This post is the second in a three-part post by InternetNZ CEO Jordan Carter untangling the copper tax dilemma. The previous post set out the background to the arrival of the CopperTax campaign, and set out three possible drivers for the Government's intervention.
The previous post in this series ended with an explanation of three drivers of the Government's desire to review the telco policy framework, including the imposition of the CopperTax. Those were the economic viability of Chorus (and impact on the UFB rollout), a concern with migration to UFB from copper broadband, and a somewhat arcane debate about whether it's right in principle to price copper and fibre broadband network services the same.
As I said in the previous post:
A frankly bizarre and economically untenable argument is proposed as to why copper and broadband services should be priced similarly that rests on two legs: that a modern network is a fibre network, and that we know the cost of a fibre network because we are building one for the UFB. Taken together, these two legs are argued to mean that the prices of copper and fibre broadband inputs should be the same.
It is important to be very clear and very direct about this: neither leg of this argument stands up. The modern equivalent of Chorus’ FTTC copper/fibre network is just such a network, not the UFB one. And even if the right equivalent was UFB fibre, the prices are set in completely different ways. The detail matters, so here it is…
The modern replacement network isn’t a fibre network – it's a fibre to the cabinet network of the type Chorus already has. If a fibre network was the modern equivalent, Chorus would be building one over time anyway, without the need for a $900+m interest free loan and $400m of pricing subsidies from the government. The Europeans say FTTC is the modern replacement, but the government’s review document wrongly claims they say that fibre is.
The other point is equally flawed. Even if a fibre network was the right network to base pricing on, the idea that commercially negotiated prices for the new network translate into regulatory costs for the old network is like comparing apples with laptop computers. The UFB is a commercially driven build. Chorus wants a quick payback. The Government was very sharp on entry level pricing to help drive migration – free installs and a low basic service price. Everyone knows the true cost of basic UFB service is far higher than $37.50 a month. So the logic of pulling the copper price up to that subsidised level makes as little sense as pulling it up even higher – especially when the cost of the old copper network, everyone agrees, is lower.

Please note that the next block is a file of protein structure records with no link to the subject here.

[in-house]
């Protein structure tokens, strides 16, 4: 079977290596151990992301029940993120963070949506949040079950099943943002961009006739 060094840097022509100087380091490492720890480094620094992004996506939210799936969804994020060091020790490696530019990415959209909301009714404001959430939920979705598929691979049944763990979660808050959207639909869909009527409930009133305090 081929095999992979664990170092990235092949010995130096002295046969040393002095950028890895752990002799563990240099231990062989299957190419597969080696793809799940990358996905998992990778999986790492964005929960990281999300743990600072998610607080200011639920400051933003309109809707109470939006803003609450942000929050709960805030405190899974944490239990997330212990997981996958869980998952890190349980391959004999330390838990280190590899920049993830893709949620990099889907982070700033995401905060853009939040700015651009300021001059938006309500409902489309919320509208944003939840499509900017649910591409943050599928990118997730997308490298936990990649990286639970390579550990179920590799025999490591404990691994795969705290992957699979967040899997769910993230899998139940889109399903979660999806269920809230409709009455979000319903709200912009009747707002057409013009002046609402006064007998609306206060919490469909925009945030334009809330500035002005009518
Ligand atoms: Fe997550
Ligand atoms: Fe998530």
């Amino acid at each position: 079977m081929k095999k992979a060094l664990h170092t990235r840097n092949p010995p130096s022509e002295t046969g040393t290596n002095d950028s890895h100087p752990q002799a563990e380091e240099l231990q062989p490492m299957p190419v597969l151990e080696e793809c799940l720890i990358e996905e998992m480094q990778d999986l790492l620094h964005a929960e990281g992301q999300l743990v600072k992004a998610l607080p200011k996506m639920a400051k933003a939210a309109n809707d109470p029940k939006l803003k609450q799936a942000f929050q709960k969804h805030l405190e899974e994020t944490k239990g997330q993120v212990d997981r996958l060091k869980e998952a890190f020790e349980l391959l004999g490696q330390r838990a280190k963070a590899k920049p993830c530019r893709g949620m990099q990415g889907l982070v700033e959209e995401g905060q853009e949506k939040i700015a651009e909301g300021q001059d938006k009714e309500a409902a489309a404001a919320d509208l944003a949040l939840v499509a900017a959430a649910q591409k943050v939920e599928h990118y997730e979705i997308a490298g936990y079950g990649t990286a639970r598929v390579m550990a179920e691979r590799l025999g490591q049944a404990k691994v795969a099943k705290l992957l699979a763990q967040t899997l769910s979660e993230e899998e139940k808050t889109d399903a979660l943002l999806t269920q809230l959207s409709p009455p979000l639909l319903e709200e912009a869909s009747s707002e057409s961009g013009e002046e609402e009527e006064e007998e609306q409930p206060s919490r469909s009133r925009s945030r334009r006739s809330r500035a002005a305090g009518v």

I won’t go into even more obscure arguments about the lack of a national policy framework for infrastructure under the RMA, or trying to shift relative prices through means other than those that give a windfall gain to Chorus, or any of myriad others that policy specialists could get into.
I’ll just make one final point. If Chorus is viable, and the real concern is migration, then the Government and the industry should be singing the success of the UFB so far, not trying to change the regulatory framework. Migration is proceeding well – as Chorus contractors get used to UFB installs, they are going faster; retail providers are rolling out UFB plans; new services are becoming available (Vodafone TV is one of the newest). The key constraint so far is the speed at which Chorus can connect people. So the concern about migration is hard to understand.
Why are people so grumpy?
So despite what looks like quite good news in many ways, there is a level of tension and annoyance in the debate. In fact,tThis is the grumpiest debate in telco policy I can remember, and I’ve been following the sector since 2000. The reason is hinted at above: nobody can quite see what the Government is trying to achieve. Or to put it another way, the Government and the sector are talking past each other to the degree that there’s mutual incomprehension on an epic scale, leading to the tetchiness.
Recall from above that there’s no public evidence of economic crisis looming for Chorus, and that migration is proceeding well. Yet the only options presented in the review document lead to a big boost in the price of UBA or of the underlying copper network service (known as UCLL), leading straight to a big boost in Chorus’s coffers at the expense, in the end, of everyone buying a copper broadband service.
The Commerce Commission’s proposed price for the UBA is being seen by most who follow these things as ballpark right. The regulatory framework the Government put into law in 2011 seems to be delivering what was intended: competition driving migration from copper to fibre, and a stripping out of monopoly profits by regulating price at cost for UBA.
But that status quo hasn't been deemed worthy of careful analysis by the government. All of its options point in the same direction – a wealth transfer nobody can understand, and which no analysis seems to justify. The other concerns about migration or about Chorus viability aren’t analysed, and if separate analysis of those claims has been done, the government hasn’t released it.
A rule-book only two years old appears to be about to be torn up. Months of uncertainty since last December look set to be followed by years more of the same, all caused by the Government’s own policy review – which, in a marvellous piece of Orwellian language, was talked about in terms of creating certainty for this six-billion-dollar sector of the economy. It is doing precisely the opposite.
It’s not surprising, really, that there’s a bit of ill-temper in the debate. If something else is going on, something that justifies this huge transfer of wealth, then it’s probably about time to talk about it.
The next post digs into where we might go next.
Jordan Carter is InternetNZ CEO
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